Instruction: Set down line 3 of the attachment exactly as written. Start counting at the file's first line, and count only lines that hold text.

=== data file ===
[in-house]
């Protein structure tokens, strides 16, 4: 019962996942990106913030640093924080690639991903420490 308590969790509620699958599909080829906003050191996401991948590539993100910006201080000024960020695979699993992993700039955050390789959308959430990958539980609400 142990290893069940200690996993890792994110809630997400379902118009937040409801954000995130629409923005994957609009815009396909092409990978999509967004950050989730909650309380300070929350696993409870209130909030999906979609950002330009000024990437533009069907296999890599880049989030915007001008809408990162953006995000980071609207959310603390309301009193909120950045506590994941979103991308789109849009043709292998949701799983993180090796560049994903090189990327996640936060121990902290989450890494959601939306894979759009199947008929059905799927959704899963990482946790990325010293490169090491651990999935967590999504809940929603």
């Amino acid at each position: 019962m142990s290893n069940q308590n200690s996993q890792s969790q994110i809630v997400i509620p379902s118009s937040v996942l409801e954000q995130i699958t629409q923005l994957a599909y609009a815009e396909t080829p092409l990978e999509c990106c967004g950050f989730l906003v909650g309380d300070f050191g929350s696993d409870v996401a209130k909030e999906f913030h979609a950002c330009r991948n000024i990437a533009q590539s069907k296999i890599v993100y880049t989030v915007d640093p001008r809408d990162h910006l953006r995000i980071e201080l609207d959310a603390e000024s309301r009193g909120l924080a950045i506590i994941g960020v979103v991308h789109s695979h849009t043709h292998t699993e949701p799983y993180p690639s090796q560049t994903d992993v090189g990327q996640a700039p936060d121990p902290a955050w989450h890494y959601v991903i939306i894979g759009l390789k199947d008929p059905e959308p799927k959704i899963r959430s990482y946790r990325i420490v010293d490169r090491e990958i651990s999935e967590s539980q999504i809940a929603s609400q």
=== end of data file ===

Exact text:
């Amino acid at each position: 019962m142990s290893n069940q308590n200690s996993q890792s969790q994110i809630v997400i509620p379902s118009s937040v996942l409801e954000q995130i699958t629409q923005l994957a599909y609009a815009e396909t080829p092409l990978e999509c990106c967004g950050f989730l906003v909650g309380d300070f050191g929350s696993d409870v996401a209130k909030e999906f913030h979609a950002c330009r991948n000024i990437a533009q590539s069907k296999i890599v993100y880049t989030v915007d640093p001008r809408d990162h910006l953006r995000i980071e201080l609207d959310a603390e000024s309301r009193g909120l924080a950045i506590i994941g960020v979103v991308h789109s695979h849009t043709h292998t699993e949701p799983y993180p690639s090796q560049t994903d992993v090189g990327q996640a700039p936060d121990p902290a955050w989450h890494y959601v991903i939306i894979g759009l390789k199947d008929p059905e959308p799927k959704i899963r959430s990482y946790r990325i420490v010293d490169r090491e990958i651990s999935e967590s539980q999504i809940a929603s609400q």